The following is a summary of Animal Ethics’s work this year. You can also read it in a pdf here.
In 2019 we have increased our focus on animals in the wild in three ways: by promoting and carrying out more welfare biology research, by doing capacity building work to increase the knowledge of animal advocates and effective altruists in wild animal suffering, and by studying how to best promote work in this field in academia. In addition, we’ve expanded our activities internationally. Here’s what we have done:
Research in wild animal welfare and welfare biology
We published the following research focused on the ways to study the suffering of animals in the wild:
How age-specific mortality is relevant for welfare biology
A bibliography of literature useful for welfare biology
In addition, the following research projects are currently underway.
We have been working on a study of the causes of harm to wild animals in Greece
We are also providing funding to the following research project by the Marine Research Group, based at Massey University, New Zealand: Establishing a framework to aid welfare-based decision-making for the benefit of stranded whales
We funded two postdoc researchers for the following work:
A study of the causes of harm to wild animals in Canada at the University of Guelph, Canada
A study of the situation of wild animals in forest fires and how to help them at Autonomous University of Madrid, Spain
Finally, we conducted two studies (one based on qualitative interviews and another one based on a survey) about scientists’ attitudes towards reducing wild animal suffering. The results are enlightening, and we will be publishing them in the next few months.
Capacity building in work on wild animal suffering
We have updated and expanded our website content about wild animal suffering, and created some new pages with new materials:
Introduction to wild animal suffering
The situation of animals in the wild:
- Malnutrition, hunger, and thirst
- Diseases in nature
- Physical injuries in wild animals
- Weather conditions and nonhuman animals
- Animals in natural disasters
- Intraspecific fights
- Interspecific conflict
- Sexual conflict
- Psychological stress in wild animals
Why wild animal suffering matters:
- Population dynamics and animal suffering
- Evolutionary reasons why suffering prevails in nature
- Can animals in the wild be harmed in the same ways as domesticated animals and humans?
- Rescuing trapped animals
- Vaccinating and healing sick animals
- Helping animals in fires and natural disasters
- Caring for orphaned animals
- Providing for the basic needs of animals
- Working for a future with fewer harms
We will be soon uploading audio versions of our wild animal suffering materials.
We are also creating materials to provide information and guidance to animal advocates who want to make a difference for animals in the wild. They include a guide about how to do work on wild animal suffering and an online video course presenting and expanding on the content of the guide. The course will include modules about wild animal suffering and how to help, animal ethics, and welfare biology.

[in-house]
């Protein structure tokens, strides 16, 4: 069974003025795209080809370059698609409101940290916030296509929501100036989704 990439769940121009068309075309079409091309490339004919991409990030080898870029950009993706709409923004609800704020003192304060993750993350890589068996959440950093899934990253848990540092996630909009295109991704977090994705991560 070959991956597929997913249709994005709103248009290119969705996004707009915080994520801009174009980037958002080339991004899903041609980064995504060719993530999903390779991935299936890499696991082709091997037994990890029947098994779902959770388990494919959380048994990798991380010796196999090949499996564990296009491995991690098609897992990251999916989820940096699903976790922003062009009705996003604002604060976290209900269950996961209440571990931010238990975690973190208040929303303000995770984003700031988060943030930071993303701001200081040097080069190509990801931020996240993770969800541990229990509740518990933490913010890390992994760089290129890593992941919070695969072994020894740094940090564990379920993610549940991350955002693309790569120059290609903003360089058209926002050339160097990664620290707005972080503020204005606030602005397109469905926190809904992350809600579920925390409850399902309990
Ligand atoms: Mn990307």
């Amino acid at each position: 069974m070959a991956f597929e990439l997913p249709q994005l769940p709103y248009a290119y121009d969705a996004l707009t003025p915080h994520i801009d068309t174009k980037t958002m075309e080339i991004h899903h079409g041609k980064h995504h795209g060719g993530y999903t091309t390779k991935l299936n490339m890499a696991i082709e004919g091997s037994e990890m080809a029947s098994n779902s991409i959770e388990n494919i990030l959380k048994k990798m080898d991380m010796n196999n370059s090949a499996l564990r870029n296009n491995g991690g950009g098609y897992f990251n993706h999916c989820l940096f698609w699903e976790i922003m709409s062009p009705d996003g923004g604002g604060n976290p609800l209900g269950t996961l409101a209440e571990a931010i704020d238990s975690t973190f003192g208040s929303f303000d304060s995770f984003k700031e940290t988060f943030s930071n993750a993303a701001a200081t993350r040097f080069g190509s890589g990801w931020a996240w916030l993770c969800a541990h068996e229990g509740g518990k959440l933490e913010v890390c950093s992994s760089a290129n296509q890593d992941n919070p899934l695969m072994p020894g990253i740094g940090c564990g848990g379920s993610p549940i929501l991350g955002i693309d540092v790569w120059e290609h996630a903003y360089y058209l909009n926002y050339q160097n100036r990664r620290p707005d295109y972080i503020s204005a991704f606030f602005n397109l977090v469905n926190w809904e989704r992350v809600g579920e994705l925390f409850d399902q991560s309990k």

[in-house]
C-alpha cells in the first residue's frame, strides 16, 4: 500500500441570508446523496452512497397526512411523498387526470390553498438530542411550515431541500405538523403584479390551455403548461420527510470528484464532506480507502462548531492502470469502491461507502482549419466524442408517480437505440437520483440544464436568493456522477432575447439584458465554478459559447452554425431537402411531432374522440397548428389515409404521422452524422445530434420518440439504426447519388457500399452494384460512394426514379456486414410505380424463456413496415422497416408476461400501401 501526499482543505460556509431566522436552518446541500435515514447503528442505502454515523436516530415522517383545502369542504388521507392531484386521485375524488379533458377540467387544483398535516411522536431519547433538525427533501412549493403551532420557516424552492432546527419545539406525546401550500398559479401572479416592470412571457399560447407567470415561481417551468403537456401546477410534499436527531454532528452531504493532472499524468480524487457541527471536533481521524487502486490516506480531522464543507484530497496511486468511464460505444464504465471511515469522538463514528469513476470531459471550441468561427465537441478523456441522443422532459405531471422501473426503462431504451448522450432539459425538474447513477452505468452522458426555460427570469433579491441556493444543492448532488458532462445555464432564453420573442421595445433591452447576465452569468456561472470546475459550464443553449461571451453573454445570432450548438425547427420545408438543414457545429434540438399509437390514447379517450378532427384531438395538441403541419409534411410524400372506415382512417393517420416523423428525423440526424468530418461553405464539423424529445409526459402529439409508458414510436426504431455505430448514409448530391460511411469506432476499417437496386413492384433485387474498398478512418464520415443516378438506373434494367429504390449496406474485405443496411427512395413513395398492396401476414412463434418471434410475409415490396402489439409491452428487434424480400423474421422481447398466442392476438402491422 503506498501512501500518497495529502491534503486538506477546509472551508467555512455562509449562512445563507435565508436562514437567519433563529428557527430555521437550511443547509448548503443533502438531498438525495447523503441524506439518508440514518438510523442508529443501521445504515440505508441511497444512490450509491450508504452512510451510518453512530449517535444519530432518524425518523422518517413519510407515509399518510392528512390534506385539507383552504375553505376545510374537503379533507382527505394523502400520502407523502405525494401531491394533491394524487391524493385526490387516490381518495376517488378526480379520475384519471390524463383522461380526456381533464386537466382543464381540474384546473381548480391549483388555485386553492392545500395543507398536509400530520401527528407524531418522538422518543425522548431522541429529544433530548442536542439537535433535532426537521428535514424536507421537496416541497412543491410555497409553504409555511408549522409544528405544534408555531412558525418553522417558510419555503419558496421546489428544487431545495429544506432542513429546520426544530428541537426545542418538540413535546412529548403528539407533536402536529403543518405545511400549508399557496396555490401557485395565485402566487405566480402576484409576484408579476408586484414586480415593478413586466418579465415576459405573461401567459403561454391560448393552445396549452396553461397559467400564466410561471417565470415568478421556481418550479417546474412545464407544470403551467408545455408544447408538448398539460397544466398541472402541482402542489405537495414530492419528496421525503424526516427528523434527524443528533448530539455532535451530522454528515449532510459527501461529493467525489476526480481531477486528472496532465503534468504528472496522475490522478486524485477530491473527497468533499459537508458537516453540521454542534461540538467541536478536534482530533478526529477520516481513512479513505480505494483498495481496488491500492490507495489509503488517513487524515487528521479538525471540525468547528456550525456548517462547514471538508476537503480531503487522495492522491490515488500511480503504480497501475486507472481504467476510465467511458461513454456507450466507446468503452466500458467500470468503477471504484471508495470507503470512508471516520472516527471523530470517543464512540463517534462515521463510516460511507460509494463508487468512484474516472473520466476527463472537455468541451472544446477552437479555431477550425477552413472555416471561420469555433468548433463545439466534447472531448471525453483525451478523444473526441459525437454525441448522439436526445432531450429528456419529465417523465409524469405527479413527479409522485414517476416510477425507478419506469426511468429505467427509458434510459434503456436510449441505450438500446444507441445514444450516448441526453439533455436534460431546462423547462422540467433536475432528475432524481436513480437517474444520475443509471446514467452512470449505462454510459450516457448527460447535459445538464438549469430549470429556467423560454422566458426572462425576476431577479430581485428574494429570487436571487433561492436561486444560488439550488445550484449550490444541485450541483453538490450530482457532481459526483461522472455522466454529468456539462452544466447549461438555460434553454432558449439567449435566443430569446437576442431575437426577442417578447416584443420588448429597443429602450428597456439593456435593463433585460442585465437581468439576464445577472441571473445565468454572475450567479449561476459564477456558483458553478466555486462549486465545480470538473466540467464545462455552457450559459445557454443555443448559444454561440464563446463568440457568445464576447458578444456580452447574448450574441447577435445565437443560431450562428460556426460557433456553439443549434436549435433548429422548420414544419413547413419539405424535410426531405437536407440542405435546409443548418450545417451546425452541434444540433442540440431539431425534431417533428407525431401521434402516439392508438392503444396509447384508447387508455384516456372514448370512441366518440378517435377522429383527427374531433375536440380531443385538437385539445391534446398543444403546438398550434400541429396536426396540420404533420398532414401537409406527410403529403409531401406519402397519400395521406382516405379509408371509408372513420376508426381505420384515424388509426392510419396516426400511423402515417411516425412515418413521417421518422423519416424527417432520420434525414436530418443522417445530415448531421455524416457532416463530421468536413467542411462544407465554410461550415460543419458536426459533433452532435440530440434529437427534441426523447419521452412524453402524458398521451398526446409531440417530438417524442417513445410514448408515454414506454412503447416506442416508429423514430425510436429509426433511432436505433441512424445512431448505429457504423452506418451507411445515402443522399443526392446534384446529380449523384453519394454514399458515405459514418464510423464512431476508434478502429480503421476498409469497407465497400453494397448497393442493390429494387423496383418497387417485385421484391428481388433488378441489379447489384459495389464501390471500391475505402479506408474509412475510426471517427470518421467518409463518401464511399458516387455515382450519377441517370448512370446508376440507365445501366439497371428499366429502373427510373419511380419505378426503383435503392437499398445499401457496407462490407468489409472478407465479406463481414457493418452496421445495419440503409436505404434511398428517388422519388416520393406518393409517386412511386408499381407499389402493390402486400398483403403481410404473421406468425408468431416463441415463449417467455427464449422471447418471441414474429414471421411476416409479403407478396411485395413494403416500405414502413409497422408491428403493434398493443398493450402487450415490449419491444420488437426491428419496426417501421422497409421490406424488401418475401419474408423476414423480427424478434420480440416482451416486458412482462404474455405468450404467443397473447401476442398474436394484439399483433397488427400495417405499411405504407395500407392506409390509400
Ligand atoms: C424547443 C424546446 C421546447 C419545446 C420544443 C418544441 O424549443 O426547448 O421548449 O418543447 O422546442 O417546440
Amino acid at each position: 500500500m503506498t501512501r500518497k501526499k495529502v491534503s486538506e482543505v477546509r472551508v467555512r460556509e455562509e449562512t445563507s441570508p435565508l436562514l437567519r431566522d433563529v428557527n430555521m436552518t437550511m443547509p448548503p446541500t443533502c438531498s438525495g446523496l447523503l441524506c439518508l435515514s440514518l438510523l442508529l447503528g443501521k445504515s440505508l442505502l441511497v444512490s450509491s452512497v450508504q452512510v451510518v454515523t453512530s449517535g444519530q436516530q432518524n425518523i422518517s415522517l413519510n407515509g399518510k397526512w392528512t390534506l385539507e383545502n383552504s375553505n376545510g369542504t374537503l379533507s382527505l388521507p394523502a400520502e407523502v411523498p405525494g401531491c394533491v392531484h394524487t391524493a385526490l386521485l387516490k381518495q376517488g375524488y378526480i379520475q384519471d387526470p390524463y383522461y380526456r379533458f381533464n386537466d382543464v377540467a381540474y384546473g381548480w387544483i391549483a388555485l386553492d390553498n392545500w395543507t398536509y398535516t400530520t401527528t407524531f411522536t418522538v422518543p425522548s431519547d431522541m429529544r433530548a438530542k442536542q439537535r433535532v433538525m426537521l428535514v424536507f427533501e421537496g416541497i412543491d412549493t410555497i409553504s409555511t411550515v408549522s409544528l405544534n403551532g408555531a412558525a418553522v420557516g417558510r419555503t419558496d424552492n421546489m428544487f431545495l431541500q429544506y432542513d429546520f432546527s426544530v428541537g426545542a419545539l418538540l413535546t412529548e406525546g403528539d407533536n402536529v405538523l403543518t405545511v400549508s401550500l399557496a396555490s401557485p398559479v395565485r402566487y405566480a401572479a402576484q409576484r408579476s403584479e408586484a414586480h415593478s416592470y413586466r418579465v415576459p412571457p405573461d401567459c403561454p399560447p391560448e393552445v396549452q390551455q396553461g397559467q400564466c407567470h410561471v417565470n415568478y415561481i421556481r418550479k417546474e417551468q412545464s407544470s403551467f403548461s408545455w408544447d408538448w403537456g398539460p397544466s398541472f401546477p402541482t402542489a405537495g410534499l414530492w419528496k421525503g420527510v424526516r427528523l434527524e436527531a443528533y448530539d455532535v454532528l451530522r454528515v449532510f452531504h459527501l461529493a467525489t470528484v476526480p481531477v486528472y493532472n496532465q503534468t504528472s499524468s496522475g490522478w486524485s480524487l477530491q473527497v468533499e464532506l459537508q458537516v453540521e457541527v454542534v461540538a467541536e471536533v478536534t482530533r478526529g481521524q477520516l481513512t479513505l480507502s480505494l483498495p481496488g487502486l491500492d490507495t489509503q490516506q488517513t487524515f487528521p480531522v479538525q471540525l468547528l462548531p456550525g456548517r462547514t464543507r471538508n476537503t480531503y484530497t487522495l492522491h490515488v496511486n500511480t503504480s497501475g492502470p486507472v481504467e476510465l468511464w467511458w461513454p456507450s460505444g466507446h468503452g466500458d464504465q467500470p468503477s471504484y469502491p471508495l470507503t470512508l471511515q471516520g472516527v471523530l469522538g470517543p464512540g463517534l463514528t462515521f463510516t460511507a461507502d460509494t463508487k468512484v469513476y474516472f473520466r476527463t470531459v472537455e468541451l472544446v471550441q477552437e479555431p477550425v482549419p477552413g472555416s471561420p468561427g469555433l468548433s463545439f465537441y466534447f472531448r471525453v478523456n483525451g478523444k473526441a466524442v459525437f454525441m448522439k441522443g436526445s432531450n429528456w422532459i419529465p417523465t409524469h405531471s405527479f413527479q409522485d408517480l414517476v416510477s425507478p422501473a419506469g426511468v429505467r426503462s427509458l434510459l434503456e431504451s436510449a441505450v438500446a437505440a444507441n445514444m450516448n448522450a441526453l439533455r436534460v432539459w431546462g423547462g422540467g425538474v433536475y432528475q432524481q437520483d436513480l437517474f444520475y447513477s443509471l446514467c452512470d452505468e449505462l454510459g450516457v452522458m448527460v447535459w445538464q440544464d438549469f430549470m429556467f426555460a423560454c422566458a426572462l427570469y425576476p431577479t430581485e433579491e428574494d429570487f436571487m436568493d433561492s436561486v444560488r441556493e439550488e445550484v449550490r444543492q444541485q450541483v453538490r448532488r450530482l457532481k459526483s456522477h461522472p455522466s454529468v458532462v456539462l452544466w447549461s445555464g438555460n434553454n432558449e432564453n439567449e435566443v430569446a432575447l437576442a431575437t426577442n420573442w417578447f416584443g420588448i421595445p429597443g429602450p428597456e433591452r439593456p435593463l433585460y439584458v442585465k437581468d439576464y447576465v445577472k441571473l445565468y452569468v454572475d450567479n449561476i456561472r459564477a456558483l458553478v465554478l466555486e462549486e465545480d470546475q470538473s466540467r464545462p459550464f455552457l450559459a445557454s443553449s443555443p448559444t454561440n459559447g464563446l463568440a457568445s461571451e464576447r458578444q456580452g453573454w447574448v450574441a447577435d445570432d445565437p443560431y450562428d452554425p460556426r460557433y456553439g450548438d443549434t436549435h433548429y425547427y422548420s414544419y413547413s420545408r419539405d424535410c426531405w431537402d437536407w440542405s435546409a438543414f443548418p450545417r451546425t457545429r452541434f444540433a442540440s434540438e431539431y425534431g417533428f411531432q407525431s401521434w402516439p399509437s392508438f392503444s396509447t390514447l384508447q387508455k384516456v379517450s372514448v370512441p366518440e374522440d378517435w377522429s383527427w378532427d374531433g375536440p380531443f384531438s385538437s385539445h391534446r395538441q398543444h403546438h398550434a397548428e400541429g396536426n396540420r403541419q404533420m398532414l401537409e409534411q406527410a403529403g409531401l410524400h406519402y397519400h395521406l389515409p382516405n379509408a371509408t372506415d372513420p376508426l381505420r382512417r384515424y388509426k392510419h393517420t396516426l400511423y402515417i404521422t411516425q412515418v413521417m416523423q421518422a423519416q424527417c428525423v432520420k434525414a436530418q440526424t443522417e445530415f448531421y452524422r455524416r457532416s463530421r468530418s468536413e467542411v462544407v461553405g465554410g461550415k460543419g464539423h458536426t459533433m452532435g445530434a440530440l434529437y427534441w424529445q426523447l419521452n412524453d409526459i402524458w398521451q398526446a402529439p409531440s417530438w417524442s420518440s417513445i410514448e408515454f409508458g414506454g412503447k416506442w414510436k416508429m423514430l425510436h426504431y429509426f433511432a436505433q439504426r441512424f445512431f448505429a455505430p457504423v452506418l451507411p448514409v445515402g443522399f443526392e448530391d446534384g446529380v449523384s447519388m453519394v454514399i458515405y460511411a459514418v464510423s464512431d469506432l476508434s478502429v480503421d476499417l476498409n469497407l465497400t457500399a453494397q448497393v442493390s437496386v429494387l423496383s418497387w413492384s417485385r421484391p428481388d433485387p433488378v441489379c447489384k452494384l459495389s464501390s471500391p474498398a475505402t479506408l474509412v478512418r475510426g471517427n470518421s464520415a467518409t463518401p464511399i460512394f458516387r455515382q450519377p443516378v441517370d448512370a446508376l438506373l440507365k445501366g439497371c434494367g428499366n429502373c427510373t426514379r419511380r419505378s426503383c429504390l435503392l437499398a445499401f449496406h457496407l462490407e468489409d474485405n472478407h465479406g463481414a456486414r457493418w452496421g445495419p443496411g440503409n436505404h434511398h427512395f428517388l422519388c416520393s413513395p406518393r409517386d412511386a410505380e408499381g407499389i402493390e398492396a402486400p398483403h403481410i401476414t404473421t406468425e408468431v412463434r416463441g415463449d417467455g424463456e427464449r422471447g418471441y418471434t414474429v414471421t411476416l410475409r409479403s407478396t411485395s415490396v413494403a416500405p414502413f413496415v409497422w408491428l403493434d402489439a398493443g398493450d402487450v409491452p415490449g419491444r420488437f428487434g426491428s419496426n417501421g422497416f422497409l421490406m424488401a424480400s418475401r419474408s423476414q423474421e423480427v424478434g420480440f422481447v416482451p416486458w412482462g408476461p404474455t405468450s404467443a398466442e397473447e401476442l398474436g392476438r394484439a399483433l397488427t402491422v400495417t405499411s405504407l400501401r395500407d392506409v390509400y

More work online
Our website is currently available in 8 languages. In total, including the contents in all languages, it now has more than 1,300 posts and pages. In addition to the work mentioned above, we have published new content on other topics as well, including invertebrate sentience and the impact of fireworks on animals.
Expanding our work in Brazil
We have continued our outreach work in Brazil, with a focus on reaching students. We held activities regularly at the Federal University of Espirito Santo, and we organized and gave an officially recognized course at the Federal University of Santa Catarina.
Work in India
In January 2020, we will start a series of talks at Indian universities about speciesism and wild animal suffering.
Carrying out research about how to work in defense of animals in China
Last year, we launched the Chinese version of our website, and our leaflets are available in Chinese. In 2019, we continued our research about how to best do work in China.
While in 2019 many of our efforts have been dedicated to research and capacity building, we have also continued to do outreach work. Animal Ethics members gave talks and seminars in the UK, Sweden, Australia, New Zealand, Romania, Italy, and Spain. We gave presentations at two EAGx conferences, in Stockholm and Sydney. In addition to the course that we carried out in Brazil, one of our members gave an officially recognized short course about animal ethics at the University of Buenos Aires, in Argentina.